Author Archive

Cupid at the Clark

February 14, 2014

By Library Assistant Nina Mamikunian

Happy Valentine’s Day from all of us at the Clark! We love all of you book lovers, and to show our appreciation, here are a few of my favorites from Cupid and Psyche, wood engravings by William Morris from 1881.

Admirers of the beautiful Psyche neglect their worship of Venus. Offended, Venus commissions Cupid to enact her revenge.


Cupid, in search of Psyche on a faintly moonlit night:

Upon finding her, Cupid falls deeply in love:


Morris engraved these images for a proposed edition of The Earthly Paradise.

Letters in the Landacre Archive

January 15, 2014

By Library Assistant, Nina Mamikunian

Over the Fall quarter I had the pleasure of working in the Clark’s Paul Landacre archive. Landacre, born in Columbus, Ohio in 1893, was a self-taught wood engraver and illustrator who was active in fine press printing in Los Angeles beginning in the 1930s until his death in 1963. He first showed his work in Jake Zeitlin’s bookshop, and over the years illustrated books for Zeitlin’s Primavera Press and the Ward Ritchie Press. Landacre’s engravings are incredibly detailed and his prints (he printed his work himself on a Washington hand-press) are stunning: dramatic and sultry, capturing both the tumult and serenity of the California landscape in stark black and white. Landacre’s skillful and patient hand is evident in each line.

My research focused on Landacre’s professional and artistic achievements but I couldn’t help but lose myself in some of more personal material contained in the archive. There was the lock of Margaret’s (his wife of nearly forty years) hair, the dance cards and track numbers from his college-athlete days, and scores of letters from friends from around the country. While not every letter related directly to my research questions, they helped immerse me in the Landacres’ world. One of my favorites came from Delmer Daves, writing from a hotel in Berlin. The text of the letter outlines a particularly visible watermark on the hotel stationery.


Other favorites include a series of letters from a friend serving in the Navy in the 1940s who grew more and more exasperated with Landacre’s lack of letters. (And Landacre did procrastinate with his correspondence. The majority of his own letters start with some variation of “sorry I haven’t written to you yet”!)


Dear “friend”, Do you have a broken arm? Or don’t you have a stamp?


Dear Mr. Landacre, You make me mad. For godsakes, can’t you write?           

Also striking were letters that reflected some of the turmoil of the times, such as this letter expressing support for Sueo and Mary Serisawa, good friends to the Landacres. Sueo, a painter, was a Japanese immigrant, and after the bombing of Pearl Harbor, the Serisawas left California for a time for fear of internment.  In the letter, Landacre says “It is my hope that Mr. and Mrs. Serisawa be accorded courtesy and consideration under all circumstances. They deserve it.”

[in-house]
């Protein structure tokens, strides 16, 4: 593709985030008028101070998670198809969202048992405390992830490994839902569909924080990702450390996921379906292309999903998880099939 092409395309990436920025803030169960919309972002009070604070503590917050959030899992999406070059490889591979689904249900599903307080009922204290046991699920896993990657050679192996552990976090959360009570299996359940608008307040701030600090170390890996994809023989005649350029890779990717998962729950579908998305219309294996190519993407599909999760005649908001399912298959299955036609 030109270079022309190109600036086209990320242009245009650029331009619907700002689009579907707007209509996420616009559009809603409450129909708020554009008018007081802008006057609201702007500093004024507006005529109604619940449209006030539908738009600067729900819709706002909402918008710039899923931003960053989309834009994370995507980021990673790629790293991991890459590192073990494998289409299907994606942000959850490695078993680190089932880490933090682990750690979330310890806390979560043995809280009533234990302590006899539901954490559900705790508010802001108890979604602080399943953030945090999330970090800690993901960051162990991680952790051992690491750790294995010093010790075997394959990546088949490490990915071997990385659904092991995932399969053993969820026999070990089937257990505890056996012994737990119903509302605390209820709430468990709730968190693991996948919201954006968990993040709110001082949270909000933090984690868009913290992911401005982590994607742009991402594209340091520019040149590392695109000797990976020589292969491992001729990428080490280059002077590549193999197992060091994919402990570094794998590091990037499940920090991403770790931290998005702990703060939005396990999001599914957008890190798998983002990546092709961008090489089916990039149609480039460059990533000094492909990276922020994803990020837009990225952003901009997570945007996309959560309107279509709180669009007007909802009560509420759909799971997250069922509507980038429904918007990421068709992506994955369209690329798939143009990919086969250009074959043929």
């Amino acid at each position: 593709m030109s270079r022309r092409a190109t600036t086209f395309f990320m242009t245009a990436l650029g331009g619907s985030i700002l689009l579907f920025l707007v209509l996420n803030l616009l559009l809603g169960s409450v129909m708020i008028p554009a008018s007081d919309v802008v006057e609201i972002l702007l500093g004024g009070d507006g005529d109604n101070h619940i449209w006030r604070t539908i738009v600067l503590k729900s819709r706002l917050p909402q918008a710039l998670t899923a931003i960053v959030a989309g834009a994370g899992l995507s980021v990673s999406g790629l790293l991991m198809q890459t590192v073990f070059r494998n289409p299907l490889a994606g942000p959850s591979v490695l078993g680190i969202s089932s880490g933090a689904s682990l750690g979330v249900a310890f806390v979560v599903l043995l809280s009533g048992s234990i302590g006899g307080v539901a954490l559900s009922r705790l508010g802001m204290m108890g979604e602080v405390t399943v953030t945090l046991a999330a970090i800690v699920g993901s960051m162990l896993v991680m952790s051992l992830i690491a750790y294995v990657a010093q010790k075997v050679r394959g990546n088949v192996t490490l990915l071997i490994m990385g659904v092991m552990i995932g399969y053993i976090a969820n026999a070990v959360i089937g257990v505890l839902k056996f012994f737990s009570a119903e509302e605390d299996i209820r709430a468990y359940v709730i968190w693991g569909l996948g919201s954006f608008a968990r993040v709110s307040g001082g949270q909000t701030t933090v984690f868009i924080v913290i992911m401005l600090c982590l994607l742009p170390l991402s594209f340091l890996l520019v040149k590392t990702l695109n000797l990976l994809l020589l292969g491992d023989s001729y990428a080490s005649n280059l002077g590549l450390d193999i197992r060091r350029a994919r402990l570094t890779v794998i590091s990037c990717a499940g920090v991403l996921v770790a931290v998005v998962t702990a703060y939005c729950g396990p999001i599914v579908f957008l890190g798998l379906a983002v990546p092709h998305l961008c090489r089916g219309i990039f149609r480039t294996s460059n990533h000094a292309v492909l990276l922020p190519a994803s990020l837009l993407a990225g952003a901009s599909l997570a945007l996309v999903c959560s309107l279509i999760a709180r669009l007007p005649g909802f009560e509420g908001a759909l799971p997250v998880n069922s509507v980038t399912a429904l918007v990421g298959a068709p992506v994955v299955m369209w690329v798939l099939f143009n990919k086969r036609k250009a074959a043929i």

I wish to assert emphatically that Sueo and Mary Serisawa are two of the finest people it has ever been my good fortune to know.

There are many more treasures in the Landacre archive. And for more info on Landacre, check out Clog posts, here and here!

Size Matters: A Moment with the Miniature Books by Library Assistant Nina Mamikunian

November 25, 2013

The miniature book collection at the Clark Library is probably one of our most eye-catching yet least-used collections. As much as I would love to see our scholars pore over these tiny tomes, magnifying glasses in hand, the fact of the matter is that the miniature books hardly leave their shelf. However, whenever there is a tour or a class visit, invariably there is at least one person who notices the cabinet and is instantly fascinated, asking “Are they real?” and “Can you actually read them?” I am here to tell you that yes, they are real books, and yes, you might have to squint, but you can read them.


There are a few of the miniature books in the collection that I would like to highlight, particularly Barbara Raheb’s Oscar Wilde editions. Our Oscar Wilde collection is extensive (and well-used) but Raheb’s books are unlike any other, as they are only 24 millimeters tall. That’s slightly less than an inch!


Raheb first came to miniature books by way of miniature dollhouse accessories. According to Robert C. Bradbury’s 20th Century United States Miniature Books, it was Queen Mary’s dollhouse at Windsor Castle that first captured Raheb’s attention, and she began producing miniature books for dollhouses in 1976 under the name Mudlark Miniatures. In 1980 she began using the imprint Pennyweight Press and focused her attention on books for miniature book collectors. Raheb’s prolific output (over five hundred miniature books according to Bradbury) and the high caliber of her work earned her the Miniature Book Society’s Norman W. Forgue award in 1995 for her outstanding contributions to the miniature book world.